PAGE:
VC. I wrote it with two friends of mine, Derek George and Chuck Jones, both big Nashville songwriters. Both of them have written for some of the greats and I was very honored to write with them – that was the first song that I ever wrote with them and now I write with them regularly.
R360. Something that came through dramatically in your live show is your connection to the audience. You talked with them naturally, directly and personally. Is that just you, or have you studied stage presence over the years and perfected that?
VC. I am very comfortable on stage. If there are only 5 people in the audience I would probably be nervous, but when there are like, 300, I am fine. I have performed before 20,000 to 30,000 people and it is just natural…I get so excited to be out there that I don’t have any nervousness. It just comes naturally for me. I have been performing on stage since I was very young and one of the people I worked was Walt Maddox, an original member of the Marcels who recorded many hits like “Blue Moon”. He always said to me that you can be a great singer, but you need to be an amazing performer. I remember that for every single show that is a huge thing that makes me what I am today as a performer.
R360. Let me ask you about songwriting. Nashville has a reputation as a songwriting factory - another successful singer/songwriter I know spent a couple of years there and said she learned songwriting in Nashville and music in Los Angeles – that there is a format you learn in Nashville that gives you a template for a certain genre, then you come to LA, forget the template and learn to write all kinds of music. What do you say to that?
VC. I think it is different for each artist. I started writing songs when I was 11, but I thought they probably won’t mean anything because being a singer was first for me – and it still is. But then I had a showcase in Nashville and some people there loved my songwriting and offered me a publishing deal. Through that deal, I met people who were way, way more seasoned than I was. I learned the craft much better and since then every single co-write that I have is a new learning experience. So I have learned a ton about music and also a ton about songwriting. It is different for each artist.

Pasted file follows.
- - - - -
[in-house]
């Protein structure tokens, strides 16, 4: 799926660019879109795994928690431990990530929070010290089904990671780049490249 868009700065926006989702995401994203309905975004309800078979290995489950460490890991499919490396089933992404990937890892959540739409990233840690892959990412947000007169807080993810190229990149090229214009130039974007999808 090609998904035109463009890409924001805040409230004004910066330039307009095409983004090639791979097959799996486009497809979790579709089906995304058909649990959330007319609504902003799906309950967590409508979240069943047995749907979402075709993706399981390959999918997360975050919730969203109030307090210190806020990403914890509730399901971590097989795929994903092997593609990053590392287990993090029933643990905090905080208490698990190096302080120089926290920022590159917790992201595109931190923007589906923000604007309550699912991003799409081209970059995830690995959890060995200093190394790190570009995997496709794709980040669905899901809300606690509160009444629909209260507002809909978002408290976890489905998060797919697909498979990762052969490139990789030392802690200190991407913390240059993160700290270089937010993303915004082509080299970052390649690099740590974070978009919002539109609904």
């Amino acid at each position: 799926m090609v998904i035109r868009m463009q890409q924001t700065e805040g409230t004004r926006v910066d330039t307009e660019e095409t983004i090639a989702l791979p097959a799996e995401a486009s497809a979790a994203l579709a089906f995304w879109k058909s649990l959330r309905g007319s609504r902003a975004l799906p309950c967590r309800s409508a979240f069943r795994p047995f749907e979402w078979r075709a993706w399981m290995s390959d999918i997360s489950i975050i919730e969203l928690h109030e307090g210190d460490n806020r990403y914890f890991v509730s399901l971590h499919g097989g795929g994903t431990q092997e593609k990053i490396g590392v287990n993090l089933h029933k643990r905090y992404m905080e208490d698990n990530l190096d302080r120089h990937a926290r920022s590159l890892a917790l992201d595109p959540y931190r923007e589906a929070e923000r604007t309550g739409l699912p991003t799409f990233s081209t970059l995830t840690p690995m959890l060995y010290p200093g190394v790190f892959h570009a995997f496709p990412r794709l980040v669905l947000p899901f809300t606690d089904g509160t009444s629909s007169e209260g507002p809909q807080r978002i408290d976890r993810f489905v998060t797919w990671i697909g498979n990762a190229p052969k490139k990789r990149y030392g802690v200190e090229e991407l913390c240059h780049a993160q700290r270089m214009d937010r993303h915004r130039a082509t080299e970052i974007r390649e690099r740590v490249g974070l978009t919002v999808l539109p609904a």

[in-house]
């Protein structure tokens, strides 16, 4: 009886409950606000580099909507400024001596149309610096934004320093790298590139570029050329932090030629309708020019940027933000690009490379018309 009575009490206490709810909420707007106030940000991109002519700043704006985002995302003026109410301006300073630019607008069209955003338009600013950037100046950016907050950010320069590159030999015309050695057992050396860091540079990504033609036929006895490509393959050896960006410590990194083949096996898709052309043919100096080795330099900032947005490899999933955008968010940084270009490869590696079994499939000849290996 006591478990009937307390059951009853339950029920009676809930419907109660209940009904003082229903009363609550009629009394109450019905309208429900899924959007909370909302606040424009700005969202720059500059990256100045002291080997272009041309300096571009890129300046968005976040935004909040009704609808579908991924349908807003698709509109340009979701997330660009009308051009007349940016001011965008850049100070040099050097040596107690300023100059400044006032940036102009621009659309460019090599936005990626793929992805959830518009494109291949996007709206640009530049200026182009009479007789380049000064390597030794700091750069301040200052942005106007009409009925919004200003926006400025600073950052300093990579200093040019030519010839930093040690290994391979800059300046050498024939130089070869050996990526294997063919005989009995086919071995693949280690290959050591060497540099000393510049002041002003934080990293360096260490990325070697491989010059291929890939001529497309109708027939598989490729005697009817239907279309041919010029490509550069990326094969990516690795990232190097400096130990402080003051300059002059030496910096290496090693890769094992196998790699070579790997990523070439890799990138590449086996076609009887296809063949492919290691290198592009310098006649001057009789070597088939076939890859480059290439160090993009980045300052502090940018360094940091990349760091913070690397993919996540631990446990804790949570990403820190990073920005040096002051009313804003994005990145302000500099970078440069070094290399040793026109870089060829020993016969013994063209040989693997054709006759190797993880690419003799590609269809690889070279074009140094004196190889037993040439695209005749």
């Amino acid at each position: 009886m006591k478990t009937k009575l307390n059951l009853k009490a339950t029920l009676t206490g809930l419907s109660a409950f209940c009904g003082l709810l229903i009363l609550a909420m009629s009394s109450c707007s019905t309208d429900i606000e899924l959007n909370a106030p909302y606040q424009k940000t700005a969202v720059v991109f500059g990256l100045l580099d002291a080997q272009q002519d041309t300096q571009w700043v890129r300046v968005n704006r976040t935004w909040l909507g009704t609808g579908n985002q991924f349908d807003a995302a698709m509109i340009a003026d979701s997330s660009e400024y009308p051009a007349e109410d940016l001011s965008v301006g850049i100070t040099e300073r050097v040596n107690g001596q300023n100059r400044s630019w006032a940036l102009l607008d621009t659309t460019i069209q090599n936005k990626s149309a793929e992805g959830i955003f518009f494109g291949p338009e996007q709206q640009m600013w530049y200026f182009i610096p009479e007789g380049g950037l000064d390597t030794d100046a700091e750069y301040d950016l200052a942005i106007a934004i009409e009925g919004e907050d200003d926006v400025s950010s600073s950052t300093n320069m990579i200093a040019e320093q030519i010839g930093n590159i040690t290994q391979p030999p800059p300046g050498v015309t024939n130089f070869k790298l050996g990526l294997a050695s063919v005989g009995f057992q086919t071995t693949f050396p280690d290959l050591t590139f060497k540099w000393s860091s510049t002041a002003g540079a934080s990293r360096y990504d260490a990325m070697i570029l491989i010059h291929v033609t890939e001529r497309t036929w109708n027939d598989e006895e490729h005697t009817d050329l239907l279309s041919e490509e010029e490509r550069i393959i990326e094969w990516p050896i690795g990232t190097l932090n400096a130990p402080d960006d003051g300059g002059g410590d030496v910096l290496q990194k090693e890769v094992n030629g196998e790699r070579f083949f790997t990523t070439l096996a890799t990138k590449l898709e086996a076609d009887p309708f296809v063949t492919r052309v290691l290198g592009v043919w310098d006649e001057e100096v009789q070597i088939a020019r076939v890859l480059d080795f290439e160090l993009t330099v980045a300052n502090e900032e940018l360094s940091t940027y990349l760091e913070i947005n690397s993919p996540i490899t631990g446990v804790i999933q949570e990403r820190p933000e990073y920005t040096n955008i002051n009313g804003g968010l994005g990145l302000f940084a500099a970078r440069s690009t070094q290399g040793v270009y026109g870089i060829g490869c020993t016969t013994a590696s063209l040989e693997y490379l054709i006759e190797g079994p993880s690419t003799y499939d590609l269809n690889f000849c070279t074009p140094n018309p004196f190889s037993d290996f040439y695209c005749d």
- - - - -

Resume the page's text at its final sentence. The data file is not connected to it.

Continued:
R360. What is the difference between writing songs for yourself and writing for others.
VC. For me, it is what kind of music I am writing. If I am going to write a pop song, lyrics are sometimes more simple, diverse, or extreme. If I am writing for a country artist, I write to fit that genre. I was part of an EDM songwriting camp and I wrote only a chorus and a pre-chorus and a verse. For country you have to write the whole song and really explain it. For pop, the words don’t always have to make sense – they just have to sound cool.
R360. Do you agree that country and rock have become essentially the same thing?
VC. Yes, and there is even a little hip hop in country now. I didn’t grow up in the classic country era, so I only know what is happening right now, so morphing it together is kind of easy.
R360. Your song, “How Was I To Know?” strikes a deep chord in any listener’s heart. The hook is addictive, the sentiment is familiar yet personal, the delivery is stunning. How did that come about—and how do you describe it in terms of your own development?
VC. It is funny you ask because that is the only song I did not write, but there is a personal story behind it for me. That song was written by a good friend of mine about his ex-girlfriend, who was my best friend. He was so heartbroken he was totally in this place of “I was planning my life with you and you were planning on walking away”. I remember my best friend saying he played that song for her when they began speaking after the breakup and it was so emotional for her. I told her I wanted to record it on my album and she said she didn’t want anyone to sing it but me.
R360. That is why it is such a great song.
VC. It is a very relatable song – everybody can relate to the heartbreak. Music is therapy.
R360. Was success so early good or bad for you?
VC. That is a very good question. I think in my case was good for me. My parents made sure I had a balanced life. Early success allowed me to meet many great people and work with them. It was a good thing for me.
R360. Are you bilingual?
VC. I can sing in English and Spanish, but I can’t speak Spanish.
R360. Vanessa, thank you for talking with us. Will you be back in LA?
VC. I don’t know yet, but when I have a show, I will post it all over my social media and on the WorldArts website.